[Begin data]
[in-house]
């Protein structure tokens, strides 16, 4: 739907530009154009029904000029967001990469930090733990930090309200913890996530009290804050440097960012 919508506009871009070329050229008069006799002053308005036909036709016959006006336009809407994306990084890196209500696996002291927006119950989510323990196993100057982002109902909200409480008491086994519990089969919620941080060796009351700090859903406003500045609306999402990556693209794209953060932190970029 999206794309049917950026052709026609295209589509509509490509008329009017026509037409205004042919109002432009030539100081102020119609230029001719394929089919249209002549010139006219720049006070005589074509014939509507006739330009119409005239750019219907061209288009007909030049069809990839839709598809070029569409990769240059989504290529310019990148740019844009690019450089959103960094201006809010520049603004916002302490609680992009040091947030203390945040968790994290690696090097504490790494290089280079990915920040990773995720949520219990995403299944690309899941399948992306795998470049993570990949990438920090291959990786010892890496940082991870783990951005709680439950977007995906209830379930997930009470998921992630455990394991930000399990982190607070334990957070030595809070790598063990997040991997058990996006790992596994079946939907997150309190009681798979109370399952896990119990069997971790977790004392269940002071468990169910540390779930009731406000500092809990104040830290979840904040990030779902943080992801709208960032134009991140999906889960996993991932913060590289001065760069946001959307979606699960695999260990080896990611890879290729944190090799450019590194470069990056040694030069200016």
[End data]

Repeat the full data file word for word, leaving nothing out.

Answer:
[in-house]
């Protein structure tokens, strides 16, 4: 739907530009154009029904000029967001990469930090733990930090309200913890996530009290804050440097960012 919508506009871009070329050229008069006799002053308005036909036709016959006006336009809407994306990084890196209500696996002291927006119950989510323990196993100057982002109902909200409480008491086994519990089969919620941080060796009351700090859903406003500045609306999402990556693209794209953060932190970029 999206794309049917950026052709026609295209589509509509490509008329009017026509037409205004042919109002432009030539100081102020119609230029001719394929089919249209002549010139006219720049006070005589074509014939509507006739330009119409005239750019219907061209288009007909030049069809990839839709598809070029569409990769240059989504290529310019990148740019844009690019450089959103960094201006809010520049603004916002302490609680992009040091947030203390945040968790994290690696090097504490790494290089280079990915920040990773995720949520219990995403299944690309899941399948992306795998470049993570990949990438920090291959990786010892890496940082991870783990951005709680439950977007995906209830379930997930009470998921992630455990394991930000399990982190607070334990957070030595809070790598063990997040991997058990996006790992596994079946939907997150309190009681798979109370399952896990119990069997971790977790004392269940002071468990169910540390779930009731406000500092809990104040830290979840904040990030779902943080992801709208960032134009991140999906889960996993991932913060590289001065760069946001959307979606699960695999260990080896990611890879290729944190090799450019590194470069990056040694030069200016």